On the whole, I'd say that if I had seen a draft of this book I would have said to the author something like this: "Fantastic! I LOVE it! Now take this and go expand on some of these ideas!!!!"

If you have a hesitant male reader in your household or in your acquaintance, definitely consider this book. I think if I had boys old enough to read this title for themselves, I'd let them. And then I'd ask them to "fill in the blanks" of the story with their own imagination and discuss the book with them. It's a fun idea and concept to be sure. I just....wish it were more.


Stephanie Kay said...

You have made me curious to read the book myself. I'm also wondering exactly how many times you've mentioned The Mysterious Benedict Society at RTK. ;) (Grinning.)

Barb @ 1SentenceDiary said...

Well, as it turns out, I *DO* have a reluctant male reader, age 14, in my house. I'll definitely be looking for this book. Thanks for the recommendation.

Ronnica said...

Ack, frusterating! It DOES sound really interesting...I'm always disappointed when a good idea isn't done as well as it deserves. Thanks for sharing!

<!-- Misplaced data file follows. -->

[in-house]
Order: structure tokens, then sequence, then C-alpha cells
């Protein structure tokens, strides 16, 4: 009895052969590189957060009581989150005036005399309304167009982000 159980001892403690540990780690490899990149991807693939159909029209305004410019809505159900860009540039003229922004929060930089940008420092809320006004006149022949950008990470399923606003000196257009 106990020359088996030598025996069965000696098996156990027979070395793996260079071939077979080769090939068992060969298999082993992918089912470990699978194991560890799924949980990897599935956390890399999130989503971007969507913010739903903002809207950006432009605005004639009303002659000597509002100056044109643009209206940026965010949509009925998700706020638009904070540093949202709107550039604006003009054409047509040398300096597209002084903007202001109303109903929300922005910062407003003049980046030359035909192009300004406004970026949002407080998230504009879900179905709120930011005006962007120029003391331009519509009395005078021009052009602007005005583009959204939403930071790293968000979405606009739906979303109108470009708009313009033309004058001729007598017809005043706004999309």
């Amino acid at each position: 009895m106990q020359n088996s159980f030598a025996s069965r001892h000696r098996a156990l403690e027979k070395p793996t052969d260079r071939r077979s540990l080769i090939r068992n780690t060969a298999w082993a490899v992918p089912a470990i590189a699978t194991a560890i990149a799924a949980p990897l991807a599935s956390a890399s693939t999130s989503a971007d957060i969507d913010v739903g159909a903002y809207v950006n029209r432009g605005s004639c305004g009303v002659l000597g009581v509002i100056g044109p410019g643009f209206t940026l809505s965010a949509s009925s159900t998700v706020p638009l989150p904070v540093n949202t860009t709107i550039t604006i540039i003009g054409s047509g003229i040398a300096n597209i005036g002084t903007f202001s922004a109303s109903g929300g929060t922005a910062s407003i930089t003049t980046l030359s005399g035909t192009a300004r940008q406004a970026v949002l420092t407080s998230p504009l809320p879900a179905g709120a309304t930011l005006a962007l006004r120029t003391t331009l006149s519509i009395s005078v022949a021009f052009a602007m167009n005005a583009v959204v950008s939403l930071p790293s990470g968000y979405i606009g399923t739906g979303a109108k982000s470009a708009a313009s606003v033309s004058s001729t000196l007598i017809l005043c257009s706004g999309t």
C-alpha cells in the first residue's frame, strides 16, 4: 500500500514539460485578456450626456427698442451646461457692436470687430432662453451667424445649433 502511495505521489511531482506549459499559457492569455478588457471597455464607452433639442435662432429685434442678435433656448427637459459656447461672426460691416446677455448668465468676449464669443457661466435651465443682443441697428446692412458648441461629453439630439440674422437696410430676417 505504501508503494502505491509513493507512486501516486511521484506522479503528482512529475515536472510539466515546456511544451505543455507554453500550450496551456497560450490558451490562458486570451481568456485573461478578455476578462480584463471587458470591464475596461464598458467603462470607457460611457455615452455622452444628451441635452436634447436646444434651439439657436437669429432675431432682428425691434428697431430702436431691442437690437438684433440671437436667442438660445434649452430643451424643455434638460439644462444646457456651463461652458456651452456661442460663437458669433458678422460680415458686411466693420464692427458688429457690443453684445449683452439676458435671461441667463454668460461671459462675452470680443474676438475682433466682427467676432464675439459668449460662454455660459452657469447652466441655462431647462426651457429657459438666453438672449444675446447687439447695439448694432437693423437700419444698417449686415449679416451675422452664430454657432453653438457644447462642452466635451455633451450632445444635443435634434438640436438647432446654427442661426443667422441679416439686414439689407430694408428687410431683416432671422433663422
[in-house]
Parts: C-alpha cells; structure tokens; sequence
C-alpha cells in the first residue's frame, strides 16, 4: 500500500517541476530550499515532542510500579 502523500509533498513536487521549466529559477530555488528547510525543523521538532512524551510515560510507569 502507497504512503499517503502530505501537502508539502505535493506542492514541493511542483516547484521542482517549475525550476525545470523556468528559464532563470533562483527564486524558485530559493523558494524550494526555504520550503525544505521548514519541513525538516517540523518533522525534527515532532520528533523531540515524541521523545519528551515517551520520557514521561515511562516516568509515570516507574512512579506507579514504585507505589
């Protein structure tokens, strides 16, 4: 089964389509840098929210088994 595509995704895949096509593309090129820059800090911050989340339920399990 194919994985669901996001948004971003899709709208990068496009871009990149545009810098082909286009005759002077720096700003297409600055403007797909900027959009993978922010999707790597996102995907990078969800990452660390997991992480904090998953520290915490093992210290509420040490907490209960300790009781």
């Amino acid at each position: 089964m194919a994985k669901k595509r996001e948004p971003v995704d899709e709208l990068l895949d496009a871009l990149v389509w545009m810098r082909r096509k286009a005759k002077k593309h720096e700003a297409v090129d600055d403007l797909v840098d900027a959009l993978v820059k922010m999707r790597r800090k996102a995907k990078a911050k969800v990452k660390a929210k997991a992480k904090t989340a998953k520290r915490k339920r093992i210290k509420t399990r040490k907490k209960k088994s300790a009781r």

Ronnica said...

Ha, and I love Stephanie's comment about your MBS mentions. Because of you, not only have I read them, but so have 3 children that I know. You're an influencer!

(Funny story about MBS: When I was at camp, a girl got sick. We had no TV, and she was sick of just laying there, but I remembered I had my copy of the first MBS in my car. I got it, and read the first few chapters to her...she was hooked! I of course sent it home with her to finish.)

Renee said...

You've definitely made me curious about this book! I have two boys (10 and 12) that might enjoy this book. It'll be interesting to hear their take on it. I'll let you know. Thanks for the great review!

sumthinblue said...

The cover art looks good! I haven't seen it here in the Philippines, but I'd have bought it too, if I'd seen it. Thanks for the review!

I enjoyed the Mysterious Benedict Society too -- I hope they come back for more adventures

Janet said...

Hmm. Maybe the author has set up the ideal scenario for a sequel!

Great review. This sounds like a fascinating plot, and I agree about the cover art... Definitely raises my curiosity! Too bad the story isn't as fully developed as it deserves.

Sherry said...

Maybe there was more to the book, and it's a case of bad editing?

Katrina @ Callapidder Days said...

I really appreciate your thoughts. It is so puzzling when something like this happens. So many people along the way see the book -- the author, the agent, the editor(s). Why didn't someone say, "Write more!"? That said, I, too, love that cover art. I'll probably check this out for my tween boy who loves a mystery.

Mary Elizabeth said...

Can't wait to read this one! I am currently in the middle of the Mysterious Benedict Society and loving it! I love the writing style - reminds me so much of Lemony Snicket.